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Re: Do we need to store redundant mergeinfo?

From: Stefan Sperling <stsp_at_elego.de>
Date: Fri, 11 Nov 2011 13:31:36 +0100

On Fri, Nov 11, 2011 at 11:31:55AM +0000, Philip Martin wrote:
> Philip Martin <philip.martin_at_wandisco.com> writes:
> > Paul Burba <ptburba_at_gmail.com> writes:
> >
> >> Does this answer your question at all (or did I answer a different
> >> question ;-)
> >
> > That's the cyclic merge again. Storing the transitive mergeinfo makes
> > cyclic merge work in some circumstances but not in others. What we are
> > trying to determine is whether that is the only use for transitive
> > mergeinfo.
> A bit of confusion on my part, failing to recognise the difference
> between catch-up merge and a cherry-pick merge. Cyclic catch-up merges
> can lead to conflicts due to merge tracking limitations, and the
> transitive mergeinfo doesn't really help. But I can see that for
> cherry-pick merges the transitive mergeinfo will probably be useful in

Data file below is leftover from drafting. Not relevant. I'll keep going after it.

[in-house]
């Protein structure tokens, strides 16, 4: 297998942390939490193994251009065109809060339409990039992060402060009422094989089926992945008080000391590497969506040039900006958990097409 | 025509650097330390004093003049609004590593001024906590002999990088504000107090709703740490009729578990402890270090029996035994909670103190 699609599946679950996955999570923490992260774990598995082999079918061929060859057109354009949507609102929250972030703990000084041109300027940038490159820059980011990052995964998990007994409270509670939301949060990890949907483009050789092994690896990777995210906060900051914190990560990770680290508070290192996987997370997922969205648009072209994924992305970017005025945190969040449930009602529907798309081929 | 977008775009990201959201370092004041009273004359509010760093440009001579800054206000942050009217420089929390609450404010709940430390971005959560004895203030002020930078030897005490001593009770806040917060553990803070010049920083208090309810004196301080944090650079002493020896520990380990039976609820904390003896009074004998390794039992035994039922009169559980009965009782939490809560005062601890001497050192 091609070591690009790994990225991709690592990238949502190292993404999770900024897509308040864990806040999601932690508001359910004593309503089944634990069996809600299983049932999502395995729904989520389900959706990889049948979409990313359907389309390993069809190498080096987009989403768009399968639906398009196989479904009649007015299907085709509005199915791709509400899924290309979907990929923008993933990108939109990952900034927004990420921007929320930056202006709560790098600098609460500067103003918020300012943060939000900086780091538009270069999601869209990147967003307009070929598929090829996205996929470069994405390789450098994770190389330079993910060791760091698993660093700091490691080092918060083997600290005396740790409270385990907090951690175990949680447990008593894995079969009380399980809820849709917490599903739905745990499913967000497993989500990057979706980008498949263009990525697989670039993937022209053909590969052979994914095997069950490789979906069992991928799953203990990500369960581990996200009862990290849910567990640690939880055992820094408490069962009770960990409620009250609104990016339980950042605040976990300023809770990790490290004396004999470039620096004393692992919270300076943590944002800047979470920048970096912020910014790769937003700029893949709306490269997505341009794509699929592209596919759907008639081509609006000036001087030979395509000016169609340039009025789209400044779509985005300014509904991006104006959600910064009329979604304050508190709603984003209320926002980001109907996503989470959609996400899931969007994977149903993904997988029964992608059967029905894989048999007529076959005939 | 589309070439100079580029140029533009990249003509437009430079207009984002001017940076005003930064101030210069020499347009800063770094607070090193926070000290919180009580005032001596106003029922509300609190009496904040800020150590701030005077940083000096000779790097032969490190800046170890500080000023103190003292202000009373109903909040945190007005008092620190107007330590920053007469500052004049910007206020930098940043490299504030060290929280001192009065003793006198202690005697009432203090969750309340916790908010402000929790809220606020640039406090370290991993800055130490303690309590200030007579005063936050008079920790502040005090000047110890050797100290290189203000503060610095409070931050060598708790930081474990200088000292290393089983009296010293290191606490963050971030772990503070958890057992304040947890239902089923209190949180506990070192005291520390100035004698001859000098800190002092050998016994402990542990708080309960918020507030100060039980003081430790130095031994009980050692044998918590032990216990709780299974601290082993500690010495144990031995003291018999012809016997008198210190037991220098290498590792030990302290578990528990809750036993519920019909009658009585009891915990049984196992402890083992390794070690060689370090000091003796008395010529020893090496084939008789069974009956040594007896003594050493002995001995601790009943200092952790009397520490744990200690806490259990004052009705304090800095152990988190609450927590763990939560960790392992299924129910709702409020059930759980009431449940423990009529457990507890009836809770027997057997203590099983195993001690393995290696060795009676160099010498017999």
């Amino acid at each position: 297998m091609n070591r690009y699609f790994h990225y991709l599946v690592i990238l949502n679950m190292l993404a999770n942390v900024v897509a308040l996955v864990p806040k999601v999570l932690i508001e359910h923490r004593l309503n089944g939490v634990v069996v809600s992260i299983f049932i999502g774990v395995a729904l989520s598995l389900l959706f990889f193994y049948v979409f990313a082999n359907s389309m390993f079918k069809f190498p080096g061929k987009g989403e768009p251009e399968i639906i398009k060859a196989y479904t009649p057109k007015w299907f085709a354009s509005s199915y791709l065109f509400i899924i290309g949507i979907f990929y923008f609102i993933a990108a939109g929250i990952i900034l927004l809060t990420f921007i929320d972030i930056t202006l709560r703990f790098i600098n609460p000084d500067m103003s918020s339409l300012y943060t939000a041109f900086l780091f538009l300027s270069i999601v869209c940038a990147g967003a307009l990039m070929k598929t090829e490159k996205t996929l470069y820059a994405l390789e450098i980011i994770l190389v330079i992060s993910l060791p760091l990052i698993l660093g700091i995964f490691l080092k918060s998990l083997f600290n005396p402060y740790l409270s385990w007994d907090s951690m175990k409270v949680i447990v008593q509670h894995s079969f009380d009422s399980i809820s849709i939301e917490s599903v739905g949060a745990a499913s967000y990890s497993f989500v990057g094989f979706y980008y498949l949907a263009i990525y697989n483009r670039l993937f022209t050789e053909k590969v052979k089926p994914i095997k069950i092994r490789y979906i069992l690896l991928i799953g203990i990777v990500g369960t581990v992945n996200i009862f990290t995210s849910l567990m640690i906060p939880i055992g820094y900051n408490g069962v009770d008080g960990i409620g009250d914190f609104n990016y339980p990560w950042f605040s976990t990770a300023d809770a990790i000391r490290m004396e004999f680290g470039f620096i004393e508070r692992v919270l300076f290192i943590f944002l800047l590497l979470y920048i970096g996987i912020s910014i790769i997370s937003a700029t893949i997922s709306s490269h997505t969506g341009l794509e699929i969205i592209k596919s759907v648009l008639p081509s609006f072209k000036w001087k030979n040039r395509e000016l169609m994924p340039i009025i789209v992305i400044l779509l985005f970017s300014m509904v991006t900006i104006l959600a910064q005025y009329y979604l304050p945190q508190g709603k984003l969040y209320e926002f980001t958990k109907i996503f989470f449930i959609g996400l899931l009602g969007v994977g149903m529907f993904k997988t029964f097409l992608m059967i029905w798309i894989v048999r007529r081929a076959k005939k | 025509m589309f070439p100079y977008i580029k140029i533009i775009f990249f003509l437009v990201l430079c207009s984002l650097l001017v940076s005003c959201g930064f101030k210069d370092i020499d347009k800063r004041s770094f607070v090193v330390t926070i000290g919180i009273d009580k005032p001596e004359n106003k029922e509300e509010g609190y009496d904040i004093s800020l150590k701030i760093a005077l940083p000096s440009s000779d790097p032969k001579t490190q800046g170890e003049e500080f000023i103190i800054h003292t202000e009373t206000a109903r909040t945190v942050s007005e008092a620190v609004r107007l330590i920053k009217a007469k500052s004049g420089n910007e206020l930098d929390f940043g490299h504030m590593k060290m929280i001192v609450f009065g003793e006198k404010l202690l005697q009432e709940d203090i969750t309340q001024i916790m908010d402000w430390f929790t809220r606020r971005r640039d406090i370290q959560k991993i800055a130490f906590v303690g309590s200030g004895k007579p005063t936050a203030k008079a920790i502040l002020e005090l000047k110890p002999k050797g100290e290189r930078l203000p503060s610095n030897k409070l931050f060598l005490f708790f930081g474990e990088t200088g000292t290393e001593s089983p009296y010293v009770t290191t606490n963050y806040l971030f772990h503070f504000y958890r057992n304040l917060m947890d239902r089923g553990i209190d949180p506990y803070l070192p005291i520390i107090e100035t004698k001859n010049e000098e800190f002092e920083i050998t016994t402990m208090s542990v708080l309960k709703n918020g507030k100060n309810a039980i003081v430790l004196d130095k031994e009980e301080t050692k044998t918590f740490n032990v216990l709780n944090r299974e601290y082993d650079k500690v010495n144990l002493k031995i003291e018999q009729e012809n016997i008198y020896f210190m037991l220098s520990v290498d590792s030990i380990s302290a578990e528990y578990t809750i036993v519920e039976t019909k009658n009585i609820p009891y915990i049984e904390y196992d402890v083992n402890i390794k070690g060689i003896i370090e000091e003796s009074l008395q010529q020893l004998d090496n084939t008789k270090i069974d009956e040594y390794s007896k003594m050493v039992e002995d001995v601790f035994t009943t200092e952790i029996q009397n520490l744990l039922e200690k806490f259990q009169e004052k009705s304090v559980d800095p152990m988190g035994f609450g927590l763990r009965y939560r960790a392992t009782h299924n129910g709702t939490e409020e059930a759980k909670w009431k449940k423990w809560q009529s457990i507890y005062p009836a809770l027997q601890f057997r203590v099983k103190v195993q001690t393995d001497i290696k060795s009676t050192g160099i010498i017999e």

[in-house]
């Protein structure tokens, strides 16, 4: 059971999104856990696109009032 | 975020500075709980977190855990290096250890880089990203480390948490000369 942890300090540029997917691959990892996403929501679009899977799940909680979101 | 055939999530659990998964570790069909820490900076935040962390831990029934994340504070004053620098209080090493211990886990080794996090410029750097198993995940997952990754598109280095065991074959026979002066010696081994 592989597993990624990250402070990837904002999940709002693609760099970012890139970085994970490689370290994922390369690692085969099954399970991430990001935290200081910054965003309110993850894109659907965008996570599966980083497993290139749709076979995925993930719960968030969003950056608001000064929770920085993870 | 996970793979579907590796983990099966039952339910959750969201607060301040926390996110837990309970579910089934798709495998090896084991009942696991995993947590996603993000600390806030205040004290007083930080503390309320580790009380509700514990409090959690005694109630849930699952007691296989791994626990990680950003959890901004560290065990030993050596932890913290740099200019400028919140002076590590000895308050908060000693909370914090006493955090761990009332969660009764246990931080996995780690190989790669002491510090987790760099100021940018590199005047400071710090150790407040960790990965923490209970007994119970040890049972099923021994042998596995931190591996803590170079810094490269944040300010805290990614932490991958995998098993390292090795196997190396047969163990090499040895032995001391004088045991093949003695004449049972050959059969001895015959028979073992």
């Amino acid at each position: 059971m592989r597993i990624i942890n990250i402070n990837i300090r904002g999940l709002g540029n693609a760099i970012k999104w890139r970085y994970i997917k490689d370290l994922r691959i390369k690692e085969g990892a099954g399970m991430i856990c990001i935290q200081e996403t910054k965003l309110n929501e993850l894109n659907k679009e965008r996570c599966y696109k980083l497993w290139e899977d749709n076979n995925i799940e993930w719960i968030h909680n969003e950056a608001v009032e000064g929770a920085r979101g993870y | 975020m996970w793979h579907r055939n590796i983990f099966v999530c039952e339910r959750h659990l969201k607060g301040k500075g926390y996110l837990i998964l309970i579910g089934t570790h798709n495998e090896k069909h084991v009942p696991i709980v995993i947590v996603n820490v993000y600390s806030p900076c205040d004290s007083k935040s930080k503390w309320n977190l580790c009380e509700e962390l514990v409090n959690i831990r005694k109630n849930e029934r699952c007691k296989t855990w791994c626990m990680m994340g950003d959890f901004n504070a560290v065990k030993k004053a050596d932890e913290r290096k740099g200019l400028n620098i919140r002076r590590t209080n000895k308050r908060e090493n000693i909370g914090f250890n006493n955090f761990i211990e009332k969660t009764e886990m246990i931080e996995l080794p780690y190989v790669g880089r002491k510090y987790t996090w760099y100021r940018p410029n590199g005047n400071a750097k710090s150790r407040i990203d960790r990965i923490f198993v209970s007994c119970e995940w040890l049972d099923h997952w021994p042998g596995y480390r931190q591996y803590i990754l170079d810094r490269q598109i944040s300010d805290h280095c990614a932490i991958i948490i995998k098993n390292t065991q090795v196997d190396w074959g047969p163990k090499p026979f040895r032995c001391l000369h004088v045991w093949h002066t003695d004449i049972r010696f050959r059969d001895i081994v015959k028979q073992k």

> more cases.

I still wonder whether the cyclic merge problem can even be solved
in theory. I mean, given a change rX which is the result of merges
of "original" changes rA, rB, rC, and rD, merged across some arbitrary
number of branches, plus additional arbitrary changes for conflict
resolution thrown in, is there an algorithm to pick apart the change rX
into its constituent parts rA, rB, rC, rD, and conflict resolution changes?
If an algorithm can't do this, then a sane version control system
must flag a conflict and let a human resolve it.

I'm not saying that Subversion's current handling of these situations
is as good as it could be. But I doubt that focusing on fixing cyclic
merges is the right approach. Our problem right now is that we flag
conflicts where trivial resolutions exist. Subversion needs to get better
at resolving trivial conflicts at merge time, especially those involving
renames (it is already pretty good at everything not involving a rename).
I suspect that this is what other tools, like git, do a much better job
at right now. I think it is why people get the impression that git
is "better" at merging than Subversion. It is not. Rather, it is better
at resolving trivial conflicts.

Git has the same fundamental problem when it comes to cyclic merging.
In fact, git developers actively discourage their users from doing
cherry-picking because cherry-picked revisions throw a wrench into
their DAG-based merge-tracking functionality. So one could argue that
git's merge-tracking is broken because it doesn't support cherry-picking.
But again, that's besides the point. It is no more "broken" than
Subversion's merge-tracking, because a cyclic merge will always cause
spurious conflicts, in the general case.
Received on 2011-11-11 13:32:12 CET

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